What if I want to operate across multiple states and territories?

Previous systems of supporting people with disabilities differed depending on the state or territory where those receiving the support lived. This led to a fragmented approach where disability service providers giving support across state and territory borders had to deal with different bodies and regulations. This system was also generally under-funded, inefficient and gave little choice to participants.

The NDIS aims to change all that, delivering a national approach that is the same for everyone and gives much more clarity and opportunity for those receiving and providing support. All participating state and territory governments contribute funds to the NDIS, which are held and administered by the NDIA through a governing board. A separate NDIS board is responsible for the strategic direction and performance of the NDIA.

An intergovernmental agreement for the NDIS launch was signed in late 2012 and roll-out of the scheme began in July 2016 when it became available to all eligible residents of the Australian Capital Territory. New South Wales and South Australia followed in July 2018, then Tasmania, Queensland, Victoria and the Northern Territory in July 2019. That left only Western Australia, which finally accepted the scheme in July 2020.

The national nature of the scheme means that, in theory at least, providers would need to register only once with the national body and then be able to provide support anywhere in the country. However, Western Australia has chosen to deliver the scheme through its own Western Australia NDIS authority and govern it with an independent board. This means that separate registration is necessary for anyone or any organisation providing support within Western Australia.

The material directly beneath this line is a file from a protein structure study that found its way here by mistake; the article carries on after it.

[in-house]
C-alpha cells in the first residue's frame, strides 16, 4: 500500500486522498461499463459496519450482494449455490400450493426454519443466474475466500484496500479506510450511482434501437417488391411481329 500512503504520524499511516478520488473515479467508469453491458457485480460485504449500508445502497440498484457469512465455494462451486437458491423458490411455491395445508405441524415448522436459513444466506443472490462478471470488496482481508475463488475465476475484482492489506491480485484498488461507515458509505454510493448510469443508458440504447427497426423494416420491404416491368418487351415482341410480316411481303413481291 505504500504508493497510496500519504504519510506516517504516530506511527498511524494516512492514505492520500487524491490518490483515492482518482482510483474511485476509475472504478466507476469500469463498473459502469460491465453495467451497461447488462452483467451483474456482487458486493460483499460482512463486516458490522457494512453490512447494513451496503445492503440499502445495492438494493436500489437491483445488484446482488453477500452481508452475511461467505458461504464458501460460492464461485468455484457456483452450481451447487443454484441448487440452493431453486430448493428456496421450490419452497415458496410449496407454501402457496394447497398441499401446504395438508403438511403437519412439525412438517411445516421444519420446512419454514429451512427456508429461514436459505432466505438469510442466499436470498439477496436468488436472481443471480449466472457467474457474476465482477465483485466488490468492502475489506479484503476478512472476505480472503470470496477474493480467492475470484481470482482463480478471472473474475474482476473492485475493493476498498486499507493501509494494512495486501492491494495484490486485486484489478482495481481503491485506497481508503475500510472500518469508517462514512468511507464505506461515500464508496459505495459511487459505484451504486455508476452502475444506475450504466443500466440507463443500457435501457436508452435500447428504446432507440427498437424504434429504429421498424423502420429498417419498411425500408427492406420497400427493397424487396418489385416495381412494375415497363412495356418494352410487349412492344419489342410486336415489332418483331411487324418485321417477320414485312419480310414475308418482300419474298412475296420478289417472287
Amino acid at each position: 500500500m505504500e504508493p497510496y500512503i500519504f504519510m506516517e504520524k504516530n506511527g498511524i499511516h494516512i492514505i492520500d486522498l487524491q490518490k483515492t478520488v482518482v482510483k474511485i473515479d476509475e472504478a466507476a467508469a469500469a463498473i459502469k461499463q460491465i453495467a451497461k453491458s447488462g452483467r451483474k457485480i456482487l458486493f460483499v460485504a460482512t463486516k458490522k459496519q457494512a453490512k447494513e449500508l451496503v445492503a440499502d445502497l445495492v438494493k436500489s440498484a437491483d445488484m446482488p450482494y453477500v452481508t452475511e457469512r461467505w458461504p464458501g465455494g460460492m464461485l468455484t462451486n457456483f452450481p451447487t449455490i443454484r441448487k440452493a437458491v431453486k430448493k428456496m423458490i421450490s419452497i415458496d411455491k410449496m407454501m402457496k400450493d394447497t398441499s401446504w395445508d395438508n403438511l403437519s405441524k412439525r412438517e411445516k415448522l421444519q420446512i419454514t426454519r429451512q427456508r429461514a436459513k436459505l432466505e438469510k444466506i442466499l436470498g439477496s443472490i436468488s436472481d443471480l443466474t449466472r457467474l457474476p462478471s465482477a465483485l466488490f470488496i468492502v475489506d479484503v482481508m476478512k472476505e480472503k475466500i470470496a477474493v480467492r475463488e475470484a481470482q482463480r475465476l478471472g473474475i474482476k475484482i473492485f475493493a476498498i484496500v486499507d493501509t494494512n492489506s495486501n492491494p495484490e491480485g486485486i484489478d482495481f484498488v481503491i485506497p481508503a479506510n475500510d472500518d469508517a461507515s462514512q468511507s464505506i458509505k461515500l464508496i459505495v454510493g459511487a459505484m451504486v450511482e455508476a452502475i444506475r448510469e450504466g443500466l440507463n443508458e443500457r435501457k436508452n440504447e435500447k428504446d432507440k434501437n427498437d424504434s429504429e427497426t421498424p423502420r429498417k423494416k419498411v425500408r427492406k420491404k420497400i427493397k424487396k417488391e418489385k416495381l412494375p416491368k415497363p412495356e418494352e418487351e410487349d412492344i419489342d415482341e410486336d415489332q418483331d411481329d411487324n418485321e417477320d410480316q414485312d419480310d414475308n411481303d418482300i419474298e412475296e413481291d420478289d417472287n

The registration process

If you’re planning to provide support and services anywhere but Western Australia, registration is through the NDIS Commission. This body ensures that services are provided safely, competently and consistently, identifies what can be improved and resolves any problems.
The process involves the submission of information and evidence, and will require either a desk-top audit or a site auditor visit to check compliance and competence. This will depend on the size of your organisation and the service groups you register for, which will denote the complexity of services provided.

Until 1 December 2020, when the NDIS Commission takes over, the NDIA remains responsible for registering and regulating providers in Western Australia. Therefore, until then, if you wish to provide services in Western Australia, whether you also operate elsewhere or not, all information for registration will be submitted to the NDIA. As part of the process, you will need to prove that you comply with Western Australia Quality and Safeguards requirements and, if your application is successful, you will receive a registration certificate.

The registration decision

Many organisations, particularly small outfits providing relatively simple services, don’t register for NDIS at all. In so doing, they seek to avoid the time and expense required for the registration process.
Although you don’t have to register with NDIS to provide services and supports for scheme participants, you will not be able to take on participants with plans managed by the NDIA and so will be limited to self-managed and plan-managed clients. Additionally, even some of these may be reluctant to use the services of unregistered providers due to doubts about their competence. You’ll also have to comply with the competency, quality and safety requirements of the NDIS whether you are registered or not.
Given the drawbacks of not registering and the fact that only a single registration is necessary from 1 December 2020, the process may well prove advantageous. PROVIDERplus can help to make the registration process as simple as possible and ensure you’re more likely to succeed at the first attempt. To discover how PROVIDERplus can help you, visit www.providerplus.com.au